The analyst firm now says IT spending will drop by $200 billion this year, with unprecedented impact on all four major tech industry segments
Gartner has today revised down its previous global IT spending forecast for 2009, predicting the industry is set to make $200 billion (£123.6 billion) less than last year.
Worldwide IT spending is on pace to total $3.2 trillion (£1.97 trillion) in 2009, which is a six percent decline from 2008 spending of $3.4 trillion (£2.1 trillion).
In its first-quarter forecast in March, the analyst firm had said worldwide IT spending during this year would decline by 3.8 per cent.
Amid wider reports that worst of the economic recession is over, Gartner sounded a note of caution in its breakdown of which IT spending areas would suffer.
Unlike during the dotcom bust of 2001, it said all four major segments – hardware, software, IT services and telecommunications – would experience declining revenue.
“While the global economic downturn shows signs of easing, this year IT budgets are still being cut and consumers will need a lot more persuading before they can feel confident enough to loosen their purse strings,” stated Richard Gordon, research vice president and head of global forecasting at Gartner.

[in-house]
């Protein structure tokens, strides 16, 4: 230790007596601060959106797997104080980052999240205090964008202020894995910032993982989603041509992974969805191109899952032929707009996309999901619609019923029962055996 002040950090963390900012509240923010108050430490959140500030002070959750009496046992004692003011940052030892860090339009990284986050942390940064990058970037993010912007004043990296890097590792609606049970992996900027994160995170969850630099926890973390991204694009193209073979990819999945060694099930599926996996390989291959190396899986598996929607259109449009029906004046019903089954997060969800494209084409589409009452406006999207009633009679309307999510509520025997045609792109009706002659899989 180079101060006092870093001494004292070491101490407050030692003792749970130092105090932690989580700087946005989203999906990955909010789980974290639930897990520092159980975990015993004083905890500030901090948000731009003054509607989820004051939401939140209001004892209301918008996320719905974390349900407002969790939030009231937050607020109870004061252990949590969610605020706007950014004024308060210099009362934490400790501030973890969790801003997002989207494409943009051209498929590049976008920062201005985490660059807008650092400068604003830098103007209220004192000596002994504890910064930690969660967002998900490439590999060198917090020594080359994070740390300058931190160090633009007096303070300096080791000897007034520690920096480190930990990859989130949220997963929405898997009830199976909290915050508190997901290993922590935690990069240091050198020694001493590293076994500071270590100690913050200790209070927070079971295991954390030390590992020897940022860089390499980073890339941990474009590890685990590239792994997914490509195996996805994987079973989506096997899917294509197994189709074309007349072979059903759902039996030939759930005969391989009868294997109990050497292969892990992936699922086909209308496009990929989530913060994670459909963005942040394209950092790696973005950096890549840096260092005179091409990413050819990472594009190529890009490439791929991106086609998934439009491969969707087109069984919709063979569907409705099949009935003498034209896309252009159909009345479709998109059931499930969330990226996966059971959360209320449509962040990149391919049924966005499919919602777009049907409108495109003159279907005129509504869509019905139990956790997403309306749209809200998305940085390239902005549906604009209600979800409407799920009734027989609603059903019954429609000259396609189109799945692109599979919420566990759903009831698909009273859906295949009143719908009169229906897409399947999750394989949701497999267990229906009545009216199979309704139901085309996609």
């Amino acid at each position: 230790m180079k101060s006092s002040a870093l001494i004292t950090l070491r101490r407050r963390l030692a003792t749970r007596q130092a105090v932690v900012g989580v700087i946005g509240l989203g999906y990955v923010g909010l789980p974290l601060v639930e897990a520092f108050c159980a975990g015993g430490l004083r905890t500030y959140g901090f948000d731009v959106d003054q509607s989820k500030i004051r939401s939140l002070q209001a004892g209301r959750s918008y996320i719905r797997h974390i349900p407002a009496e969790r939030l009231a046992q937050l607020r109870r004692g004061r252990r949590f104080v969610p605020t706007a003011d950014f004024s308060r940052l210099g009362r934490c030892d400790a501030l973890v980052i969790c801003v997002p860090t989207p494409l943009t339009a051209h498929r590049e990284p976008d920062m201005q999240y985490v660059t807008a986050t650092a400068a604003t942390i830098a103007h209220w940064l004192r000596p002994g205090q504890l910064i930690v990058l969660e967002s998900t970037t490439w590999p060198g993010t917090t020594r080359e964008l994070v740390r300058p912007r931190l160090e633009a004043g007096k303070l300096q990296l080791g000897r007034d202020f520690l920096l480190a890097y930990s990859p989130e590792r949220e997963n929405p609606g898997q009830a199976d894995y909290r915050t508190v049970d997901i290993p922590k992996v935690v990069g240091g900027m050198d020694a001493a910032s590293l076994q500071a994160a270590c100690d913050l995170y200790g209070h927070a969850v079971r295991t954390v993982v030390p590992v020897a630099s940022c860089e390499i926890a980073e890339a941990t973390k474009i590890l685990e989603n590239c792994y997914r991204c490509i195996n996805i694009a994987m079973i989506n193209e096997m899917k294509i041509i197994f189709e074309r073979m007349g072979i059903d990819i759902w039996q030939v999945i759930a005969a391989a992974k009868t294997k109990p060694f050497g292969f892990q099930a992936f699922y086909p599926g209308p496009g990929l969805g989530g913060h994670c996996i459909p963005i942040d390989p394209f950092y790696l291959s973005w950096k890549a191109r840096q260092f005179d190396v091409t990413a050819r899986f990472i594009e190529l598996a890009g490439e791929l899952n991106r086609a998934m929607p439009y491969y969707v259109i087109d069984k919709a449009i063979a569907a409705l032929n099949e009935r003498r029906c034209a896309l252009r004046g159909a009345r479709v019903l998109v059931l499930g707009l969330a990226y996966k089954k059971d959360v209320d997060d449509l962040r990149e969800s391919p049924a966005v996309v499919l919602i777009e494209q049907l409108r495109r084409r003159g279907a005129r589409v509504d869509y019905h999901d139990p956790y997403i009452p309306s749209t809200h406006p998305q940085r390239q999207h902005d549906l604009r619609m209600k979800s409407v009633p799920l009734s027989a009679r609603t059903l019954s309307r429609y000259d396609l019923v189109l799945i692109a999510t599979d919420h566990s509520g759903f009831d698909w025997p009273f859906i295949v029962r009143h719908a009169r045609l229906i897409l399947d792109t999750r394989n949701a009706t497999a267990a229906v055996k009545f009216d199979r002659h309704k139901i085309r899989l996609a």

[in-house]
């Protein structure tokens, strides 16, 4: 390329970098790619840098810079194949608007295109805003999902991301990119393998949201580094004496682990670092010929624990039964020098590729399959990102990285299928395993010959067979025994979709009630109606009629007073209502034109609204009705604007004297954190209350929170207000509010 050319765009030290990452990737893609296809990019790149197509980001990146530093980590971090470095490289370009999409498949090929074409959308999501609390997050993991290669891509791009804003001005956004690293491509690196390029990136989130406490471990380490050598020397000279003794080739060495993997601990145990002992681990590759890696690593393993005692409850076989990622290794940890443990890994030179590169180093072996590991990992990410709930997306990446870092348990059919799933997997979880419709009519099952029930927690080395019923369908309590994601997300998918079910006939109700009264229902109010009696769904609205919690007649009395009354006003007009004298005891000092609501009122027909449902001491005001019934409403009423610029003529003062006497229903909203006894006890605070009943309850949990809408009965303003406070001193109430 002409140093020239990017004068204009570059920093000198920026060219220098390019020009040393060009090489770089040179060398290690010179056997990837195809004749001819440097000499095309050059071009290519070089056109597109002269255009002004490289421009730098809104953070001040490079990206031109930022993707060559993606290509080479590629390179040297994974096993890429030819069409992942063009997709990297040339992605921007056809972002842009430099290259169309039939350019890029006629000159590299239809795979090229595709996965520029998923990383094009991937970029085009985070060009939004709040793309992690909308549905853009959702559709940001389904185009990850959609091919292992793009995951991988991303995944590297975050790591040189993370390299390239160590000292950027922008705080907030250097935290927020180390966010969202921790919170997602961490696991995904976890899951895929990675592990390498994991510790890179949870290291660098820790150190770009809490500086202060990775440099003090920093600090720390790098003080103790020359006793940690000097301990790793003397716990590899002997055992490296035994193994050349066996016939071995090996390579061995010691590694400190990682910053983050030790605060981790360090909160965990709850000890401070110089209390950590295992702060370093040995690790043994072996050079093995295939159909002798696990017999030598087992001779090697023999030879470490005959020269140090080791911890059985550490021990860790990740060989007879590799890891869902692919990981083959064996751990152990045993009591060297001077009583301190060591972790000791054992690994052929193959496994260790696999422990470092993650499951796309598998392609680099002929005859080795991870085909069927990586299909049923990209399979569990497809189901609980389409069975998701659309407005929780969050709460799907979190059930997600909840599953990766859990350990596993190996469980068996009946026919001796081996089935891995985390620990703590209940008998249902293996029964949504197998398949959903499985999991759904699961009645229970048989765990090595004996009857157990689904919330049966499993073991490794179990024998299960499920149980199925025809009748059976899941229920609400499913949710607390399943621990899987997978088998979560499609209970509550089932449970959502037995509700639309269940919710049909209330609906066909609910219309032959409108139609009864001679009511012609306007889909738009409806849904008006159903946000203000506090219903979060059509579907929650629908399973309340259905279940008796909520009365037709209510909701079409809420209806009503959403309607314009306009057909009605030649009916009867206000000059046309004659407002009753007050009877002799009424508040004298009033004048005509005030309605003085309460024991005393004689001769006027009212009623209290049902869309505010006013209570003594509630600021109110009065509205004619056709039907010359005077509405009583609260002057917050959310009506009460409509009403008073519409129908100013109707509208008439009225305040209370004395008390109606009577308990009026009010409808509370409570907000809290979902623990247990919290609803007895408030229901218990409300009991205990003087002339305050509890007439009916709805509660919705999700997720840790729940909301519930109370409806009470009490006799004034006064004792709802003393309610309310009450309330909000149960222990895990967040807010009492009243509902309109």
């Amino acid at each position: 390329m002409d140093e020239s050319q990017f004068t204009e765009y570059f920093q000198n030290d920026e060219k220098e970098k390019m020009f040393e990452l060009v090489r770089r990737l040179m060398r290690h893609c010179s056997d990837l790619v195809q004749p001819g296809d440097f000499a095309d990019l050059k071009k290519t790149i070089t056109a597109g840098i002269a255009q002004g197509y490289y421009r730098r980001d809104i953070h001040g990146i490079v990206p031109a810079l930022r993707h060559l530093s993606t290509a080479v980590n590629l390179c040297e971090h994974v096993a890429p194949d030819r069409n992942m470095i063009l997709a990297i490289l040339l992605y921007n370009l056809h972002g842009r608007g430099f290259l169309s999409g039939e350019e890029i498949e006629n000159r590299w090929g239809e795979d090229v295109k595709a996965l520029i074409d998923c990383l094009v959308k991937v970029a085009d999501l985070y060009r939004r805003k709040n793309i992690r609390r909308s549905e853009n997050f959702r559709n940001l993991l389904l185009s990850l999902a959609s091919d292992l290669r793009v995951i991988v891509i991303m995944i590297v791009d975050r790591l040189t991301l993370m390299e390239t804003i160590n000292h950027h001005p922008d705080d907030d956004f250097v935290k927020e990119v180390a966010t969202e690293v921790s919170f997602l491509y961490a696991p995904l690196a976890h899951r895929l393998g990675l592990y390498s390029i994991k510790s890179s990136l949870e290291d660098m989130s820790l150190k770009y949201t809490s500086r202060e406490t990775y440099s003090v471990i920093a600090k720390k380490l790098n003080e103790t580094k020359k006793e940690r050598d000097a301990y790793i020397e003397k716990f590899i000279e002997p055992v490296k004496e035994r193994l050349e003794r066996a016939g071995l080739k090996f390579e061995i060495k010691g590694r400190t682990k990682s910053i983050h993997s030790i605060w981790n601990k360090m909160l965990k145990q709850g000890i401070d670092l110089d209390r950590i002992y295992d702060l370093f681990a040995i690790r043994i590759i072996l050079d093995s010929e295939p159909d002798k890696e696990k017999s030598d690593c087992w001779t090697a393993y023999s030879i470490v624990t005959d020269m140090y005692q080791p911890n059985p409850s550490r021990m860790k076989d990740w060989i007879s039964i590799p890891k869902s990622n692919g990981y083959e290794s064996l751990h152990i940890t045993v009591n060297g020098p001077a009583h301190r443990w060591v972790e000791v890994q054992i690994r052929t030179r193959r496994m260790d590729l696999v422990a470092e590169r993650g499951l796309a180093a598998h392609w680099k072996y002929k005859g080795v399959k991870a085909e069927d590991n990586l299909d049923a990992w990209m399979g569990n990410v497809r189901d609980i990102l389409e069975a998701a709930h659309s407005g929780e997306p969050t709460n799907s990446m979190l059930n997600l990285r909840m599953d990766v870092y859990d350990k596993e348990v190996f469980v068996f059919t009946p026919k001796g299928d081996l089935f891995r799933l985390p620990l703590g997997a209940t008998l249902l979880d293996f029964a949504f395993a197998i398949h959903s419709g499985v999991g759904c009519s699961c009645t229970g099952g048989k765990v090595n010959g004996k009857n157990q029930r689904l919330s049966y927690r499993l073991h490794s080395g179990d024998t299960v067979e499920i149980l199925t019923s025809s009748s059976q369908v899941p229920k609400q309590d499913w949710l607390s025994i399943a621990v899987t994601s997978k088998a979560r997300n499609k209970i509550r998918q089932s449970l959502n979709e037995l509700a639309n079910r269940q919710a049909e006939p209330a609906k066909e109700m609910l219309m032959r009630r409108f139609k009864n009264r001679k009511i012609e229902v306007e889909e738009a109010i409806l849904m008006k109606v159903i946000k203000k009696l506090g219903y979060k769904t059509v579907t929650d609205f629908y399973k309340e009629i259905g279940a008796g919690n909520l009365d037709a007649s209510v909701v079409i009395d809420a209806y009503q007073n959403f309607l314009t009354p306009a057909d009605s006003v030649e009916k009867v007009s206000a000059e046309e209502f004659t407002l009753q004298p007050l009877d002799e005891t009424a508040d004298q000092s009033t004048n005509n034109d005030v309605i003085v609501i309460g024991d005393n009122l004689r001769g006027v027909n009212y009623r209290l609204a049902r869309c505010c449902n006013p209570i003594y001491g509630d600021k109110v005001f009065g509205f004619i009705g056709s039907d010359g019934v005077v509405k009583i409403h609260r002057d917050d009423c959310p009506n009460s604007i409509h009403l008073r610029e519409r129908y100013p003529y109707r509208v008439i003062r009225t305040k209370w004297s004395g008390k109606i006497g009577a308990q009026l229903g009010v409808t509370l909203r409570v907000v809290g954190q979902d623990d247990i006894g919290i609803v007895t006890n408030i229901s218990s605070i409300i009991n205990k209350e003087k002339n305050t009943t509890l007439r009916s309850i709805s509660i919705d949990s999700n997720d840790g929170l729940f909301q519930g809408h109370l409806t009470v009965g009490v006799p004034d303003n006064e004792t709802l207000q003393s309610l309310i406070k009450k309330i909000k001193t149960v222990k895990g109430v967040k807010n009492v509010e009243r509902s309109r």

Overall, hardware was forecast to suffer the steepest decline in 2009, with spending projected to decline 16.3 per cent. By contrast, the software segment will fare best in 2009, with spending forecast to drop by only 1.6 per cent.
But he added that the decline in spending for hardware and software had begun to stabilise and so were subject to “only minor downward revisions” in this quarter’s forecasts.
“However, the full impact of the global recession on the IT services and telecommunications sectors is still emerging, and forecast growth in these areas has been further reduced significantly,” he said.
The forecast also said that ongoing currency exchange rate volatility would play a role in the slowdown.
“The rise in the value of the US dollar against most currencies in recent months will have a material downward impact on 2009 global IT spending growth, which by convention we report based on US dollars,” added Gordon.